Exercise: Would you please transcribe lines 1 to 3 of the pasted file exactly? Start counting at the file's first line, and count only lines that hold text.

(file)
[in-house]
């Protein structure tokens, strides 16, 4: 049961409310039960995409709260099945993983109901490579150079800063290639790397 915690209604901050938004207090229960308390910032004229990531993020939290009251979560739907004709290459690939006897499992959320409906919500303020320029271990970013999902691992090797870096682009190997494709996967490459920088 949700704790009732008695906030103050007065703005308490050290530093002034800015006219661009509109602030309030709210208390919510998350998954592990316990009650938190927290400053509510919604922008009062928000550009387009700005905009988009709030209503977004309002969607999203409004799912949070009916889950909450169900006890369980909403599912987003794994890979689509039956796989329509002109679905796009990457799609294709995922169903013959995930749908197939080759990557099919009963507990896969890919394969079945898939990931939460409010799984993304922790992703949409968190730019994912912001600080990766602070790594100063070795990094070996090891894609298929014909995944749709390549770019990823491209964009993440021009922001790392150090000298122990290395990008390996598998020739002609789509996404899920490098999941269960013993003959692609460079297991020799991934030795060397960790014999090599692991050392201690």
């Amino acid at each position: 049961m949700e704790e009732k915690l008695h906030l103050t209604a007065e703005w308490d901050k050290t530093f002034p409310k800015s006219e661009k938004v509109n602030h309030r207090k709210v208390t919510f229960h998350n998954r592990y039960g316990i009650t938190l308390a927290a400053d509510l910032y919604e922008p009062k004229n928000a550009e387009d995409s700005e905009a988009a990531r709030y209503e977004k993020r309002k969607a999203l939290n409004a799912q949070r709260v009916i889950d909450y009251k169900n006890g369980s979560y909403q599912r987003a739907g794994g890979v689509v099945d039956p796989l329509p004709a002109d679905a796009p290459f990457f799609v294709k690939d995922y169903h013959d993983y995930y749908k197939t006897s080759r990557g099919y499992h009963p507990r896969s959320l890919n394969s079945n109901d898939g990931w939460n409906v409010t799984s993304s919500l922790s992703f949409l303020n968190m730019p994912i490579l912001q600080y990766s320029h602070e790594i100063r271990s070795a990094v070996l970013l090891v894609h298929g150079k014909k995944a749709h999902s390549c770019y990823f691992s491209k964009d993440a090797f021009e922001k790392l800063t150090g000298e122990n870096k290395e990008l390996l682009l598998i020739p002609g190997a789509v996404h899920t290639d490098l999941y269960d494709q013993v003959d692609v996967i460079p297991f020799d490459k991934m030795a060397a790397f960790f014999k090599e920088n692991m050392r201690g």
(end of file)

[in-house]
């Protein structure tokens, strides 16, 4: 049961409310039960995409709260099945993983109901490579150079800063290639790397 915690209604901050938004207090229960308390910032004229990531993020939290009251979560739907004709290459690939006897499992959320409906919500303020320029271990970013999902691992090797870096682009190997494709996967490459920088 949700704790009732008695906030103050007065703005308490050290530093002034800015006219661009509109602030309030709210208390919510998350998954592990316990009650938190927290400053509510919604922008009062928000550009387009700005905009988009709030209503977004309002969607999203409004799912949070009916889950909450169900006890369980909403599912987003794994890979689509039956796989329509002109679905796009990457799609294709995922169903013959995930749908197939080759990557099919009963507990896969890919394969079945898939990931939460409010799984993304922790992703949409968190730019994912912001600080990766602070790594100063070795990094070996090891894609298929014909995944749709390549770019990823491209964009993440021009922001790392150090000298122990290395990008390996598998020739002609789509996404899920490098999941269960013993003959692609460079297991020799991934030795060397960790014999090599692991050392201690």
């Amino acid at each position: 049961m949700e704790e009732k915690l008695h906030l103050t209604a007065e703005w308490d901050k050290t530093f002034p409310k800015s006219e661009k938004v509109n602030h309030r207090k709210v208390t919510f229960h998350n998954r592990y039960g316990i009650t938190l308390a927290a400053d509510l910032y919604e922008p009062k004229n928000a550009e387009d995409s700005e905009a988009a990531r709030y209503e977004k993020r309002k969607a999203l939290n409004a799912q949070r709260v009916i889950d909450y009251k169900n006890g369980s979560y909403q599912r987003a739907g794994g890979v689509v099945d039956p796989l329509p004709a002109d679905a796009p290459f990457f799609v294709k690939d995922y169903h013959d993983y995930y749908k197939t006897s080759r990557g099919y499992h009963p507990r896969s959320l890919n394969s079945n109901d898939g990931w939460n409906v409010t799984s993304s919500l922790s992703f949409l303020n968190m730019p994912i490579l912001q600080y990766s320029h602070e790594i100063r271990s070795a990094v070996l970013l090891v894609h298929g150079k014909k995944a749709h999902s390549c770019y990823f691992s491209k964009d993440a090797f021009e922001k790392l800063t150090g000298e122990n870096k290395e990008l390996l682009l598998i020739p002609g190997a789509v996404h899920t290639d490098l999941y269960d494709q013993v003959d692609v996967i460079p297991f020799d490459k991934m030795a060397a790397f960790f014999k090599e920088n692991m050392r201690g």